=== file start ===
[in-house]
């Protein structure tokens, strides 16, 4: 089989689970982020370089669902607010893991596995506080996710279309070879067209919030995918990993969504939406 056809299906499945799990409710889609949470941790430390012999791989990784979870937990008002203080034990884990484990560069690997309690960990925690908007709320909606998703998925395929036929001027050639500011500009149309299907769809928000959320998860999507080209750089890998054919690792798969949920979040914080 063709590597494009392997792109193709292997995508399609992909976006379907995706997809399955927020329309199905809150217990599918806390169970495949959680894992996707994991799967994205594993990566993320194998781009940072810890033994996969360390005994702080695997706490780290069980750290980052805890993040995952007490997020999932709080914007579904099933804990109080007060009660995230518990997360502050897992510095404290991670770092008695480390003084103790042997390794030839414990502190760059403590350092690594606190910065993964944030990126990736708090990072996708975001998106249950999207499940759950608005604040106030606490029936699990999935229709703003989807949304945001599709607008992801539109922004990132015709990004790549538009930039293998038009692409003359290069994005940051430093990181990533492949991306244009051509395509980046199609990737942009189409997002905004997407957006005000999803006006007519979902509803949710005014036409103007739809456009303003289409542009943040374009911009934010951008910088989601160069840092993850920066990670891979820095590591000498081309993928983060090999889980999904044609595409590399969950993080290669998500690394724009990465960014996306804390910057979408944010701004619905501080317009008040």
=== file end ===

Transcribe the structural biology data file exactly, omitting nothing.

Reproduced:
[in-house]
């Protein structure tokens, strides 16, 4: 089989689970982020370089669902607010893991596995506080996710279309070879067209919030995918990993969504939406 056809299906499945799990409710889609949470941790430390012999791989990784979870937990008002203080034990884990484990560069690997309690960990925690908007709320909606998703998925395929036929001027050639500011500009149309299907769809928000959320998860999507080209750089890998054919690792798969949920979040914080 063709590597494009392997792109193709292997995508399609992909976006379907995706997809399955927020329309199905809150217990599918806390169970495949959680894992996707994991799967994205594993990566993320194998781009940072810890033994996969360390005994702080695997706490780290069980750290980052805890993040995952007490997020999932709080914007579904099933804990109080007060009660995230518990997360502050897992510095404290991670770092008695480390003084103790042997390794030839414990502190760059403590350092690594606190910065993964944030990126990736708090990072996708975001998106249950999207499940759950608005604040106030606490029936699990999935229709703003989807949304945001599709607008992801539109922004990132015709990004790549538009930039293998038009692409003359290069994005940051430093990181990533492949991306244009051509395509980046199609990737942009189409997002905004997407957006005000999803006006007519979902509803949710005014036409103007739809456009303003289409542009943040374009911009934010951008910088989601160069840092993850920066990670891979820095590591000498081309993928983060090999889980999904044609595409590399969950993080290669998500690394724009990465960014996306804390910057979408944010701004619905501080317009008040």